Sometimes turning points are as clear as day, while at other times you only recognize one in hindsight.
During the 1978 baseball season, there were two very tangible turning points for my beloved New York Yankees. The first impacted the entire season, and the second was a turning point in what many baseball historians refer to as the greatest single game ever played.
The Yankees had come off a World Championship in 1977, but throughout the first half of the 1978 season were playing like anything but champions. The volatile relationship between fiery Yankee skipper Billy Martin and the self-proclaimed “straw that stirs the drink,” Reggie Jackson, came to a breaking point on July 17, 1978. In a seemingly insignificant at-bat, the power-hitting Jackson defiantly squared to bunt. He pulled the bat back, allowing the pitch to arrive out of the strike zone for ball one. Third-base coach Dick Howser signaled for Jackson to swing away on the next pitch. Jackson again squared to bunt, fouling off the pitch for strike one.
This time, Howser called Jackson down the third-base line and spoke to him directly about swinging away per Martin’s instructions. Reggie, in a blatant act of insubordination, stubbornly squared to bunt the next two pitches, fouling them both and striking out.
The result was that Billy Martin suspended Jackson for five games. On July 19, the Yankees trailed the first-place Red Sox by 14 games. Reggie went back to California for the break, and, with a more relaxed Yankee clubhouse, the Yankees won their next five games. Jackson’s at-bat was the turning-point in the Yankees’ 1978 season. But there was another significant turning point to come.
The Yankees continued to play great baseball for the rest of the season. During September, the Red Sox lost 14 of 17 games and, at one point, the Yankees had actually taken over first place in the division. The Red Sox were able to win their last eight games of the season, leaving the two teams with identical records for the regular season.
On Oct. 2, 1978, the Yankees traveled to Fenway Park for a one-game playoff that would decide which team would make it to the postseason. The Yankees sent their ace left-hander, Ron Guidry, to the mound to face off against Boston’s 6-foot-5-inch right-hander, Mike Torrez. Guidry had won 25 games that year and was a shoe-in to win the Cy Young Award as the league’s best pitcher. The two were locked in a classic pitcher’s duel, and after six full innings, the Red Sox were ahead 2-0.
In the top of the seventh inning, Chris Chambliss and Roy White combined for back-to-back singles. Coming to bat was the Yankees’ light-hitting Bucky Dent. Dent’s batting average that year was only .243, and he had managed to hit a mere four home runs all season. The first pitch to Dent was outside for a ball. The next pitch, an inside fastball, was fouled hard off Dent’s left foot, evening the count at 1-1. Dent, writhing in pain, called time-out and went to the Yankees’ on-deck circle for some medical attention from trainer Gene Monahan. As Monahan was tending to Dent’s foot, the next batter, Mickey Rivers, noticed that the Yankee shortstop’s bat was cracked and handed him his bat to complete his turn at the plate.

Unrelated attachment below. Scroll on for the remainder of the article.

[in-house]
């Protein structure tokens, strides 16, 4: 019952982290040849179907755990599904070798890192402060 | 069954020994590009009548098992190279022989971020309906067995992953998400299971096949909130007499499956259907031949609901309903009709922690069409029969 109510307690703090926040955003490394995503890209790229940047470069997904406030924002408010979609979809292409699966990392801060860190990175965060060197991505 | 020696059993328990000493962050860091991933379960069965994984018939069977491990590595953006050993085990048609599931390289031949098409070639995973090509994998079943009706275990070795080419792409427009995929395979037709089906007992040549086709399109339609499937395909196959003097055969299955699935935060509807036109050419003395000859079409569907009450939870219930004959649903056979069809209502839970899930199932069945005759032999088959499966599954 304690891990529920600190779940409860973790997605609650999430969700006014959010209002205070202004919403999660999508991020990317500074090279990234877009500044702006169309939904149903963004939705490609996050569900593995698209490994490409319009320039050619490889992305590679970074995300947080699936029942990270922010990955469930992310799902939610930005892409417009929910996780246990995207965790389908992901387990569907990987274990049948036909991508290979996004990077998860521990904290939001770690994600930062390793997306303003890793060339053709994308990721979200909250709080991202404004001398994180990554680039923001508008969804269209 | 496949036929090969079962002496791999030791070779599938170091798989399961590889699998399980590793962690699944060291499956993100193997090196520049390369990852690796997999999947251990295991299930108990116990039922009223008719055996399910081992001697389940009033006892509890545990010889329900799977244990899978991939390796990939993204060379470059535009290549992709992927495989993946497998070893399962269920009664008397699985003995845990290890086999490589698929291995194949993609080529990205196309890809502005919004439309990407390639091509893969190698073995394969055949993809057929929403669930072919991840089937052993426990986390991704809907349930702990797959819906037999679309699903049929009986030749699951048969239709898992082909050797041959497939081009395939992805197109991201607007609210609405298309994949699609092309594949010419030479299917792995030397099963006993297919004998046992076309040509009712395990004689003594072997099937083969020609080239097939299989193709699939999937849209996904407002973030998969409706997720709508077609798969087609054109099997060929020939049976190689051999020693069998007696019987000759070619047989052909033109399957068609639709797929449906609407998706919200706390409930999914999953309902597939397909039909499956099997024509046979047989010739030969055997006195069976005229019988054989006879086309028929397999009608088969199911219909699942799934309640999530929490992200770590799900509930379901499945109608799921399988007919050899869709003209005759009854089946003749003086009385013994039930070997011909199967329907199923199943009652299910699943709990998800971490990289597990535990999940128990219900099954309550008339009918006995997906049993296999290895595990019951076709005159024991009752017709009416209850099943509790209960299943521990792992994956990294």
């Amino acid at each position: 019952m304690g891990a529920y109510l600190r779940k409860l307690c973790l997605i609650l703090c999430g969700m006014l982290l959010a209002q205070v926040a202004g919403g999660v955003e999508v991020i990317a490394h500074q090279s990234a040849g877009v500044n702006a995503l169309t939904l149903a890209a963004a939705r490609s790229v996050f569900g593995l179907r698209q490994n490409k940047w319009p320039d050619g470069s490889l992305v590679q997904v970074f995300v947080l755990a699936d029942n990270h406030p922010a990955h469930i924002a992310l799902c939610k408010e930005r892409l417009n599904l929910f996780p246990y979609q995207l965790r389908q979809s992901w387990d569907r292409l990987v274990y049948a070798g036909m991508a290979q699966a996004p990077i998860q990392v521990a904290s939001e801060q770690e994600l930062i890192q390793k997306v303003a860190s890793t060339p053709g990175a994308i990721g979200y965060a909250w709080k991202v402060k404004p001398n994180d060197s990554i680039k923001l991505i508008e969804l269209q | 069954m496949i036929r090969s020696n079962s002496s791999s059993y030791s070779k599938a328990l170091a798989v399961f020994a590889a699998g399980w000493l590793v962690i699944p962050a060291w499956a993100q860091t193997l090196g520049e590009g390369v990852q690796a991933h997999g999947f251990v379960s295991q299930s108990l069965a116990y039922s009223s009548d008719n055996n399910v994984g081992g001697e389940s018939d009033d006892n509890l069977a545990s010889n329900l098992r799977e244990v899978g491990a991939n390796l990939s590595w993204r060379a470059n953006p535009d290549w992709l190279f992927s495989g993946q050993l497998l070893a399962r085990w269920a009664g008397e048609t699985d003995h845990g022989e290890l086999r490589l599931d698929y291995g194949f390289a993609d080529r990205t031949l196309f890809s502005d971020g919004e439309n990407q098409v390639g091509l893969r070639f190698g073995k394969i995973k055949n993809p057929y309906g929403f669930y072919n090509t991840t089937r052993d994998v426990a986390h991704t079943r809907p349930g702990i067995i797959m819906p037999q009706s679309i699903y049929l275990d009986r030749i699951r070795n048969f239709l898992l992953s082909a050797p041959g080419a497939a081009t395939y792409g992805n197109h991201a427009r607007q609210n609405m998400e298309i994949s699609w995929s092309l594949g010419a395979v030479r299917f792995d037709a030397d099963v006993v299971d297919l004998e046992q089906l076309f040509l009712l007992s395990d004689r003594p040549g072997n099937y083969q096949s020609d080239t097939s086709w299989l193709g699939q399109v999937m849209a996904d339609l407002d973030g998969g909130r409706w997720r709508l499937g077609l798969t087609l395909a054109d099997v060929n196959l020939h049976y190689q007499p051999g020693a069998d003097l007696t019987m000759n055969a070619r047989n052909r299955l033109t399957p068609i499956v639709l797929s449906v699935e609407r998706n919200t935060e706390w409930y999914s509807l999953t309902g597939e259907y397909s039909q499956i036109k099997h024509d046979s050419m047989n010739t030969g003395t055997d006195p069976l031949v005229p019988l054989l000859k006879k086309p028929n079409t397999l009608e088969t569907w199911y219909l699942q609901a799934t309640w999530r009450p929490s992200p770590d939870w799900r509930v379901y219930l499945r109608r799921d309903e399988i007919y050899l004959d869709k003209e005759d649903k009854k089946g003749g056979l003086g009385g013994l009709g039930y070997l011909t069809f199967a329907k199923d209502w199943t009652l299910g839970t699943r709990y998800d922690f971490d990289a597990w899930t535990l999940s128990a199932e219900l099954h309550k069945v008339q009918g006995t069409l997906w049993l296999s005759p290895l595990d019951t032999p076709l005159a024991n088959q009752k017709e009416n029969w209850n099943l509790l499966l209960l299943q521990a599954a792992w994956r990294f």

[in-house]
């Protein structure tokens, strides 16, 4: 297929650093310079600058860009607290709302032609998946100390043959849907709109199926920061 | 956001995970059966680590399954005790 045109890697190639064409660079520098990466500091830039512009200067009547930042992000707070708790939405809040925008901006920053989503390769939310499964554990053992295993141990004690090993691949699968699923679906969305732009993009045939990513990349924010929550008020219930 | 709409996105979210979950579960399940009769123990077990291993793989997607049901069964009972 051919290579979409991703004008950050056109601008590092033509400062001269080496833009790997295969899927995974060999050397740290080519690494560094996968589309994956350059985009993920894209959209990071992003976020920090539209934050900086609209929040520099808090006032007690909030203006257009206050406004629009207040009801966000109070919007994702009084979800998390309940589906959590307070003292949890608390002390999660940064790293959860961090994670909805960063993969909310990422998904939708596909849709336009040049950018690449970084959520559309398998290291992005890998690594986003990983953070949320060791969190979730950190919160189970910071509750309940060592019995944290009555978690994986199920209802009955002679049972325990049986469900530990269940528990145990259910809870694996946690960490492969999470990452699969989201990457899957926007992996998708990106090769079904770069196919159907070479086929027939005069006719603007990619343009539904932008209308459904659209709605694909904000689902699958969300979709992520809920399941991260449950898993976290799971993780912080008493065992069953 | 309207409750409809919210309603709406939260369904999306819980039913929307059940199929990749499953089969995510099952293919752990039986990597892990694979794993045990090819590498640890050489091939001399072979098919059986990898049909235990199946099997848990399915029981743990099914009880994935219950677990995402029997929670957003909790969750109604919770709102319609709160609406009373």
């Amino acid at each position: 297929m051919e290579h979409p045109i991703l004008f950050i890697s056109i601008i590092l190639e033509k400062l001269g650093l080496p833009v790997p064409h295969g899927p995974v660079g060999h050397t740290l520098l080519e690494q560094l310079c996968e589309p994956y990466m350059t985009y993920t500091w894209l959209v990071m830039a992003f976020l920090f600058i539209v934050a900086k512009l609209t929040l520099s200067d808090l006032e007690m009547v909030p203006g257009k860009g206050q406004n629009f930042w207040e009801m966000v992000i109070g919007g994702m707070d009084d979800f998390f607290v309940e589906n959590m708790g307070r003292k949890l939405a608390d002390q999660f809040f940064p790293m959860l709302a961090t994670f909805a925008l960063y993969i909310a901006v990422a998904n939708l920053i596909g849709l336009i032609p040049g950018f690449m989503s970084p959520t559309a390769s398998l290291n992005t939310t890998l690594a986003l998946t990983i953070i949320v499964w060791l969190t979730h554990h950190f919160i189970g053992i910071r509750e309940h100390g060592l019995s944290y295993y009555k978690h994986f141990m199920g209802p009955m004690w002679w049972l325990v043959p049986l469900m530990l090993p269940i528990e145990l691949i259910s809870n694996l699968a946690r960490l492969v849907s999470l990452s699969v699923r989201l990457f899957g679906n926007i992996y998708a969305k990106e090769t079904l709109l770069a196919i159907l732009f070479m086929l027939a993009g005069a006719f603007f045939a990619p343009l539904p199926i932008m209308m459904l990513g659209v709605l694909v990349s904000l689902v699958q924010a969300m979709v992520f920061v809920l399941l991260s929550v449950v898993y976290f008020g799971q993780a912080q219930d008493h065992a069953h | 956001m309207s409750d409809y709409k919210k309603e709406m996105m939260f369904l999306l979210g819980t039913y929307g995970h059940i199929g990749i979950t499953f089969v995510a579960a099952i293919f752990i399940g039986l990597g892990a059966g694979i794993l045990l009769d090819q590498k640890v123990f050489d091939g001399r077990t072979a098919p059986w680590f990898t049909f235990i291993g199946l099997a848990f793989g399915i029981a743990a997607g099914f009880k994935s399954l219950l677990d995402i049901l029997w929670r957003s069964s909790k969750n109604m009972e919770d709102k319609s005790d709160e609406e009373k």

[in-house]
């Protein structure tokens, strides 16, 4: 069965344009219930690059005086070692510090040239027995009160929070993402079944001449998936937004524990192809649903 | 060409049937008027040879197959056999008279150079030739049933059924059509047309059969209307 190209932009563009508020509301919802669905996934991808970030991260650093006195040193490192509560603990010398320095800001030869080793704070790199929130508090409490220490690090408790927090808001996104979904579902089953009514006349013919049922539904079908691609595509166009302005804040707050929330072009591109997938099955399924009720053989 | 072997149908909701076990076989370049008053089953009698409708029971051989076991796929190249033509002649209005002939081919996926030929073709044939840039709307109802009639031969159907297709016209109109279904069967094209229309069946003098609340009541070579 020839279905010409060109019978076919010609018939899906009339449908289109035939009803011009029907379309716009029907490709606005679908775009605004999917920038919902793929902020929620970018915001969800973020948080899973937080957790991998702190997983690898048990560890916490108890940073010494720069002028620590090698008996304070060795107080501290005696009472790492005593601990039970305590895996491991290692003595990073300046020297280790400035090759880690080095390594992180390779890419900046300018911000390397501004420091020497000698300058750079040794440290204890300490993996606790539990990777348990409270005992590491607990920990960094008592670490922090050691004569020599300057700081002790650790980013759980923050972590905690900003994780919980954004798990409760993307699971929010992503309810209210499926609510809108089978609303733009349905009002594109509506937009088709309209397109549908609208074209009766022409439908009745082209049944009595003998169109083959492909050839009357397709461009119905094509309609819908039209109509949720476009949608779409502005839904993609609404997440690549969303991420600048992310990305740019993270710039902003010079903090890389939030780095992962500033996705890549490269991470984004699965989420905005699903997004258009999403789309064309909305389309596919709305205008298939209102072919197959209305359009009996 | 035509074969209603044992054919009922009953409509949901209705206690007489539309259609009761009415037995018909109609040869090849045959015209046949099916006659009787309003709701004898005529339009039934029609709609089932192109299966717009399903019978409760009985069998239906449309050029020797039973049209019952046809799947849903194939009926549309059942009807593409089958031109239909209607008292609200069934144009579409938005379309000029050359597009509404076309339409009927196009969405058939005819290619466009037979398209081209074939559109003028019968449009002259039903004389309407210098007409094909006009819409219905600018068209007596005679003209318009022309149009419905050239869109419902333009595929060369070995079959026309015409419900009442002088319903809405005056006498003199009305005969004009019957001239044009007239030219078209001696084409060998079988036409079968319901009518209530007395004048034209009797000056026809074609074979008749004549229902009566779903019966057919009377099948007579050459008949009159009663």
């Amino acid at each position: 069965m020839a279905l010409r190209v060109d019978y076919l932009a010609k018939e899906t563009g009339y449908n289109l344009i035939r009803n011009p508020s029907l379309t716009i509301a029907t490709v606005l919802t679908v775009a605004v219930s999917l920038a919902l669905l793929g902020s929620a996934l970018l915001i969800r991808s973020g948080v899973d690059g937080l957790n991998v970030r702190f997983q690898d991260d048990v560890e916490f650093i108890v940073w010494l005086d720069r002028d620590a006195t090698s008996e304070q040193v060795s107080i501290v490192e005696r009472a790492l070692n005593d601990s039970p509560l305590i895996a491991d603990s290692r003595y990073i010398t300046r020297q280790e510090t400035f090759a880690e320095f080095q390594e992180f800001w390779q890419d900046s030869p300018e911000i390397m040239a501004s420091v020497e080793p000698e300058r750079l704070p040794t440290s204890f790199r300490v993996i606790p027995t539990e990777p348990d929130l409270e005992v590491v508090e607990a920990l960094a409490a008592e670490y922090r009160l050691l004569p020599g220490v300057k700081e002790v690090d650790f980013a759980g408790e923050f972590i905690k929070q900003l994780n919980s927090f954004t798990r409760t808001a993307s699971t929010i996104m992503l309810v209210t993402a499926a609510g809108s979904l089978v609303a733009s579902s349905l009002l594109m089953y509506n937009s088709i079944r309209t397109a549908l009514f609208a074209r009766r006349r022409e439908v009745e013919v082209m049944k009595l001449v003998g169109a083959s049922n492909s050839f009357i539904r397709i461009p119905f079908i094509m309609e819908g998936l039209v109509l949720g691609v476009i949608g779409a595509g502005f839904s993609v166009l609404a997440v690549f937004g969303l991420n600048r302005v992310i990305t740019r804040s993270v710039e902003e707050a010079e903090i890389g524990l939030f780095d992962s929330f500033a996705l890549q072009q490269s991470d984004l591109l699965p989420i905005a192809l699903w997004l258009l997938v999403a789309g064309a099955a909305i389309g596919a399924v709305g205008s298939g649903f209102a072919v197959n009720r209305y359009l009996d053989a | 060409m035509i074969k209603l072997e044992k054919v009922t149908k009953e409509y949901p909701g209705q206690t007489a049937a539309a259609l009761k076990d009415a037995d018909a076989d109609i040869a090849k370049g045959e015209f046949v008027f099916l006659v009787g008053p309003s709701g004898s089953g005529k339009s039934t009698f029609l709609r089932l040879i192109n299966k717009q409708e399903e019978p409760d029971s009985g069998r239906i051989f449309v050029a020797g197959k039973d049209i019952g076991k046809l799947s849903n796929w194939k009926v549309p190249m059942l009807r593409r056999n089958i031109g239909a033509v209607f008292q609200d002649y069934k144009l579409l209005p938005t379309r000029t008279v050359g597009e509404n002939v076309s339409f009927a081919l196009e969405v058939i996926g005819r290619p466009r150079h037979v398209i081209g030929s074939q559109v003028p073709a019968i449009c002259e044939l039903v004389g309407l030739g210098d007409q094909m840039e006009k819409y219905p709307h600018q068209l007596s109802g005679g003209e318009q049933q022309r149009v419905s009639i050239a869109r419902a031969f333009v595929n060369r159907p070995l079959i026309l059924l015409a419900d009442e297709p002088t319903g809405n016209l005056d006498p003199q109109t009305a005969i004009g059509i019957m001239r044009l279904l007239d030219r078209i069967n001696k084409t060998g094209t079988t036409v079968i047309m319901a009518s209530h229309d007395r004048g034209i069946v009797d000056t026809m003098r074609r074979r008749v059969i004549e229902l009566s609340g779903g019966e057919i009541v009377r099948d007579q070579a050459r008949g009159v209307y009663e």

Bucky Dent sent the next pitch from Torrez sailing over Boston’s 37-foot “Green Monster” left-field wall, leaving a crowd of 32,925 in utter silence as the Yankees took the lead 3-2. The Yankees went on to win the game 5-4, and ultimately won their second World Championship in a row, beating the L.A. Dodgers, in a rematch of the 1977 Series, in six games.
Reggie Jackson’s at-bat was a turning point in the Yankee season, and Bucky Dent’s at-bat was a turning point in the one-game playoff. The importance of turning points in the history of New York is undeniable. We just may have seen one of these historic turning points last Wednesday, when Governor Andrew Cuomo gave his State of the State address.
We heard Governor Cuomo deliver an address that left a lifelong Democrat sounding more like a conservative Republican. His 47-minute speech was delivered in front of 2,000 spectators at the Empire State Convention Center, the first time a governor has not spoken from the Assembly chamber for a State of the State. Proving that things won’t be “business as usual” in Albany, the venue was selected so that members of the public could attend, not just lobbyists and legislators. His presentation also included PowerPoint slides, which had never been used by a governor before.
His speech was forceful and, at times, emphatically pro-business. He promised to “reinvent government” and to clean up the embarrassment of the cesspool that has become New York’s legislative body.
The governor set the stage by presenting the backdrop of the magnitude of the fiscal crisis facing the state. We’re all aware that next year’s budget deficit is approximately $10 billion. Additionally, the governor presented the following facts: Taxes in New York are 66 percent higher than the national average on a per-capita basis; pension costs (which are now $6.2 billion annually) have, and are projected to, increase 476 percent from 1999 through 2013; state spending growth has been nearly double the level of personal-income growth over the past 10 years; New York ranks No. 1 in state spending on education yet ranks 34 in student performance; New York ranks No. 1 in state spending on Medicaid and ranks 21st in terms of results; and, most disconcerting, two million people have moved out of the state over the past 10 years.
That last fact, regarding the exodus of millions of New Yorkers, is directly linked to the state’s onerous tax burden. In what were probably the most important lines from his speech, the governor stated, “What made New York the Empire State was not a large government complex; it was a vibrant private sector that was creating great jobs in the State of New York. New York has no future as the tax capital of the nation.”